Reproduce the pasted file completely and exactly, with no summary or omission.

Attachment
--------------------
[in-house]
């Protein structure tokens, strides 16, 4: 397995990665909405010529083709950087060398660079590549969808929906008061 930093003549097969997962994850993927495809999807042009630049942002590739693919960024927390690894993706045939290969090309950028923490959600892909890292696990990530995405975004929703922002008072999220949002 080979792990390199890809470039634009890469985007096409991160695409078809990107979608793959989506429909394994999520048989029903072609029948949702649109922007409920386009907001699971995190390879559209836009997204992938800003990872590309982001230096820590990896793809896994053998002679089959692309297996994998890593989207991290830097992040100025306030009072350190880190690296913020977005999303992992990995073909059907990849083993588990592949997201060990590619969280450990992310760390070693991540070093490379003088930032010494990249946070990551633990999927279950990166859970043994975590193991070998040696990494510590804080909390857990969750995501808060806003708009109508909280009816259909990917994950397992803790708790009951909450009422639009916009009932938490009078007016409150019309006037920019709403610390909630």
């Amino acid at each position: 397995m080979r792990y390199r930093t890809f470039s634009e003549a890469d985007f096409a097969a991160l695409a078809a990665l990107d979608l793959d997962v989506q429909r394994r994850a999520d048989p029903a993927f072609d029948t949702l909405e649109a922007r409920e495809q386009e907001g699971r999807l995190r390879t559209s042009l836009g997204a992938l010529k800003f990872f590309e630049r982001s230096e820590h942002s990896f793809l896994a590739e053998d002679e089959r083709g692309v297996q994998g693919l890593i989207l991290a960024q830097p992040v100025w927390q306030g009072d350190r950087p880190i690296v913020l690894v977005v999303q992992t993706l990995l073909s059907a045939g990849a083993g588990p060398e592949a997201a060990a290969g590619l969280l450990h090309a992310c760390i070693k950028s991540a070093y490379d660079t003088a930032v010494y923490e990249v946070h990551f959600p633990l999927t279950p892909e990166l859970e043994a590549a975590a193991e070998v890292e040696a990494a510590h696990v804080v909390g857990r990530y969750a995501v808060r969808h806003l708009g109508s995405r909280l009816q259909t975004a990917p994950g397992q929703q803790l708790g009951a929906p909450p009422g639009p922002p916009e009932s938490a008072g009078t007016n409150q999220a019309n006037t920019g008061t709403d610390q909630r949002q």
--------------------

[in-house]
């Protein structure tokens, strides 16, 4: 397995990665909405010529083709950087060398660079590549969808929906008061 930093003549097969997962994850993927495809999807042009630049942002590739693919960024927390690894993706045939290969090309950028923490959600892909890292696990990530995405975004929703922002008072999220949002 080979792990390199890809470039634009890469985007096409991160695409078809990107979608793959989506429909394994999520048989029903072609029948949702649109922007409920386009907001699971995190390879559209836009997204992938800003990872590309982001230096820590990896793809896994053998002679089959692309297996994998890593989207991290830097992040100025306030009072350190880190690296913020977005999303992992990995073909059907990849083993588990592949997201060990590619969280450990992310760390070693991540070093490379003088930032010494990249946070990551633990999927279950990166859970043994975590193991070998040696990494510590804080909390857990969750995501808060806003708009109508909280009816259909990917994950397992803790708790009951909450009422639009916009009932938490009078007016409150019309006037920019709403610390909630």
């Amino acid at each position: 397995m080979r792990y390199r930093t890809f470039s634009e003549a890469d985007f096409a097969a991160l695409a078809a990665l990107d979608l793959d997962v989506q429909r394994r994850a999520d048989p029903a993927f072609d029948t949702l909405e649109a922007r409920e495809q386009e907001g699971r999807l995190r390879t559209s042009l836009g997204a992938l010529k800003f990872f590309e630049r982001s230096e820590h942002s990896f793809l896994a590739e053998d002679e089959r083709g692309v297996q994998g693919l890593i989207l991290a960024q830097p992040v100025w927390q306030g009072d350190r950087p880190i690296v913020l690894v977005v999303q992992t993706l990995l073909s059907a045939g990849a083993g588990p060398e592949a997201a060990a290969g590619l969280l450990h090309a992310c760390i070693k950028s991540a070093y490379d660079t003088a930032v010494y923490e990249v946070h990551f959600p633990l999927t279950p892909e990166l859970e043994a590549a975590a193991e070998v890292e040696a990494a510590h696990v804080v909390g857990r990530y969750a995501v808060r969808h806003l708009g109508s995405r909280l009816q259909t975004a990917p994950g397992q929703q803790l708790g009951a929906p909450p009422g639009p922002p916009e009932s938490a008072g009078t007016n409150q999220a019309n006037t920019g008061t709403d610390q909630r949002q």